Think of Chinese cities and the first image that comes to mind is a sprawling mass of traffic congested roads and an over powering smog blanketing its inhabitants. In 2004 Shanghai even banned cycling in its city centre to make it more comfortable for cars. But the country is seeing a return of the humble bicycle in the form of bike sharing schemes more reminiscent of Dutch utopian concepts.
China’s two biggest bicycle sharing services have just landed $200 million in funding. Beijing based ofo is now valued at over $500million. Bike sharing has become an immediate fix for commuters allowing them to get to train and bus stations quickly and efficiently. The total number of shared bikes in China now outnumbers the world fleet outside of the country with the cities of Hangzhou, Taiyuan and Shanghai operating the world’s first, second and fourth bike-share schemes, respectively. By 2020 Hangzhou expects to expand its fleet to 175,000 bikes with users making an average of 240,000 trips a day. This compares to London’s average of about 35,000 trips a day.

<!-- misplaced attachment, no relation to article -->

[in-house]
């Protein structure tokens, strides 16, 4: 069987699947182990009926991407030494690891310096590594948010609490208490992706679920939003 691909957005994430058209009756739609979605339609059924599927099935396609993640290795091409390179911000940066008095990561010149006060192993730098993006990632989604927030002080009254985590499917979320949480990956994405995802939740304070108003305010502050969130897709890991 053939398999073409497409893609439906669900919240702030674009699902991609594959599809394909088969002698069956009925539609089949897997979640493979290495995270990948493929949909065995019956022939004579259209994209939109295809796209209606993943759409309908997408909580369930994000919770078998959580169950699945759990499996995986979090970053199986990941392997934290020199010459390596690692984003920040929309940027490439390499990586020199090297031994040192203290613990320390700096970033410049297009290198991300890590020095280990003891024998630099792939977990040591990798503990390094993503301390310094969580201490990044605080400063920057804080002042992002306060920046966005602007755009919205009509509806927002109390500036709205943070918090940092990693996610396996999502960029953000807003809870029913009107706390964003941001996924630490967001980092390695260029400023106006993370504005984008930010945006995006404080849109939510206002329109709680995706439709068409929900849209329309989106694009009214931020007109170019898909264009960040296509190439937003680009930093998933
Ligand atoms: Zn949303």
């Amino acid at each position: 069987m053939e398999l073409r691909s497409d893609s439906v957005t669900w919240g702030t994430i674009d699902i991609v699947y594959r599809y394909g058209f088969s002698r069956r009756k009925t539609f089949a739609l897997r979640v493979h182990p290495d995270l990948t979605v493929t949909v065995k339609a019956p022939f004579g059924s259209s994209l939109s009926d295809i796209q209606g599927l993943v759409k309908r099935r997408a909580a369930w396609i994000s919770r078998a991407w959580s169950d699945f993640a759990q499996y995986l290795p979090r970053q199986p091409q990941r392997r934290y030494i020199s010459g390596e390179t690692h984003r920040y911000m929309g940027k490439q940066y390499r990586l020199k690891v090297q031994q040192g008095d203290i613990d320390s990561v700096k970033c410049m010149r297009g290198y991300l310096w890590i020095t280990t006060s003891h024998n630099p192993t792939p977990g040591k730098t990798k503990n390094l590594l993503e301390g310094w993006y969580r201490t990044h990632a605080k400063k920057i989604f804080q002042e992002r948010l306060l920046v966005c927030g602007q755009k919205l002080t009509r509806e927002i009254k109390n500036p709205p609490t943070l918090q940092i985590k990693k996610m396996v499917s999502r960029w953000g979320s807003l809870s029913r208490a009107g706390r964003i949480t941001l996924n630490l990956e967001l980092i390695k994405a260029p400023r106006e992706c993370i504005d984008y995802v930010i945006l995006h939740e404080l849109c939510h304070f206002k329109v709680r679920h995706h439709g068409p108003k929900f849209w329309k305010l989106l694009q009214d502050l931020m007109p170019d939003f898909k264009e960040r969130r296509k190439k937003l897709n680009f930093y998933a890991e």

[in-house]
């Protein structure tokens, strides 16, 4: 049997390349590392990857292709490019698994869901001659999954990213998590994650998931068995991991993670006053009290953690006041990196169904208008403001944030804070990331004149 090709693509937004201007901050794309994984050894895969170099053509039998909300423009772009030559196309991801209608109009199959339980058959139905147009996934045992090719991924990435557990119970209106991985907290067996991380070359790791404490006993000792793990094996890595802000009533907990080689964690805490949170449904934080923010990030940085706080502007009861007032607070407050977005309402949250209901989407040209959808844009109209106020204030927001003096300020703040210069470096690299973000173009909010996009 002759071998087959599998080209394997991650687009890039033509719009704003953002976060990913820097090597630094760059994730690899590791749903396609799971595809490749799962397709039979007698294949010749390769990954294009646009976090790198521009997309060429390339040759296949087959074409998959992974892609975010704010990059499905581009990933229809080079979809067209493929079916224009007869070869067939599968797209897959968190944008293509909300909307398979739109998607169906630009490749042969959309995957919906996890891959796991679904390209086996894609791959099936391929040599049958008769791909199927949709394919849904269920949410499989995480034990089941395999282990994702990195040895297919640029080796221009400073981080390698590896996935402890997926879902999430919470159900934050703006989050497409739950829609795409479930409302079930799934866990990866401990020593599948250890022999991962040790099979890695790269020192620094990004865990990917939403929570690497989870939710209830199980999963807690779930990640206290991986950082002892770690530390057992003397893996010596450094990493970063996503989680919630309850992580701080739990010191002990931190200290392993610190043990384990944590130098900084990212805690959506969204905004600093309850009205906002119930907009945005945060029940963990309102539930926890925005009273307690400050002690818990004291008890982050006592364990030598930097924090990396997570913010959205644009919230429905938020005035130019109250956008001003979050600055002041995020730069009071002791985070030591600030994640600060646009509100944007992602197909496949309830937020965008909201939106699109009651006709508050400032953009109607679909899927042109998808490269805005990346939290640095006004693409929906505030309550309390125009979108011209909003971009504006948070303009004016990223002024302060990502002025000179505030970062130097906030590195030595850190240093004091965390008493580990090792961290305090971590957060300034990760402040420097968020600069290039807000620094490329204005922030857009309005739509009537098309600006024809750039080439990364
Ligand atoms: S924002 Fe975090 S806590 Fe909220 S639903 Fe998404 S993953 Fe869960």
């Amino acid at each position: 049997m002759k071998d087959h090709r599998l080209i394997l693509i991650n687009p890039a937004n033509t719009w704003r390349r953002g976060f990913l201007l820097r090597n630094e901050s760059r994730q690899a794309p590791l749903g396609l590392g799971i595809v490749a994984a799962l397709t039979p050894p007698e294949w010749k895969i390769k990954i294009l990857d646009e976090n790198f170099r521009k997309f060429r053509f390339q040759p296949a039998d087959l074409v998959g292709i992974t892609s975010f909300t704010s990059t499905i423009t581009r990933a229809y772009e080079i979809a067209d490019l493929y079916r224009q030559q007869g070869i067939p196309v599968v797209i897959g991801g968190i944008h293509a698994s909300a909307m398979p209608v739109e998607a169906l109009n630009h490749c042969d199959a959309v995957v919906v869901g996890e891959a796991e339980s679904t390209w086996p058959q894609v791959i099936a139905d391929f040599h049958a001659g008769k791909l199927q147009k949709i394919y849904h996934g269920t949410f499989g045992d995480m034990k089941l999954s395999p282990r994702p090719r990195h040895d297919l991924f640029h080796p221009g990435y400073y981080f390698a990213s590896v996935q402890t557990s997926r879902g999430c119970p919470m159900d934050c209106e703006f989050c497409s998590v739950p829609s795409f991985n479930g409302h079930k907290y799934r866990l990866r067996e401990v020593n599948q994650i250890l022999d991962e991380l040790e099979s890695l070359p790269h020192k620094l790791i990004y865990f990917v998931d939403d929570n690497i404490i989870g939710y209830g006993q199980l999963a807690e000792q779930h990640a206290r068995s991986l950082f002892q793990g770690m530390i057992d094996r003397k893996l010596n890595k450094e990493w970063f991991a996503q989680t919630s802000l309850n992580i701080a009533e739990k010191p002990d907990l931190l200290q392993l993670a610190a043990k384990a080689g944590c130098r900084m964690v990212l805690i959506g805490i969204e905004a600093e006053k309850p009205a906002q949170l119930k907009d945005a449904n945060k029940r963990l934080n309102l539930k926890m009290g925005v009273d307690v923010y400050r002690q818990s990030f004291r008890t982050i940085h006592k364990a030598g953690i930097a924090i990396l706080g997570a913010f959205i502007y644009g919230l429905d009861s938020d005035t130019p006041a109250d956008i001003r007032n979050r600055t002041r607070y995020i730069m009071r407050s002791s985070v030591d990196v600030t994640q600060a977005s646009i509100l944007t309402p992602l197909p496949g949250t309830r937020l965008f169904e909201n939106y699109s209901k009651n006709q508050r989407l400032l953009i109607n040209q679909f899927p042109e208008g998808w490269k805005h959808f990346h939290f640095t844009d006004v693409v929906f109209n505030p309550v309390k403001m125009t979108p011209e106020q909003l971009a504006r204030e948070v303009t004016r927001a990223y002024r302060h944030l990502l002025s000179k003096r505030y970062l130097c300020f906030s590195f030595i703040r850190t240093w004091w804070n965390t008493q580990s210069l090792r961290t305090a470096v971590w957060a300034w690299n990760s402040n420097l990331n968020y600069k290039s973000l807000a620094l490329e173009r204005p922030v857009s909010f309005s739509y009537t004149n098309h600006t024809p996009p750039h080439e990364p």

The popularity of commuting to stations by bike is something of a return to the days when 63% of Beijingers would cycle as their primary means of transport. However those figures declined to only 14% between 1990 and 2010 as car ownership surged in China. The result? Grid-lock traffic and choking clouds of smog. As the roads have become less navigable the Chinese government is leading the way in looking for alternatives.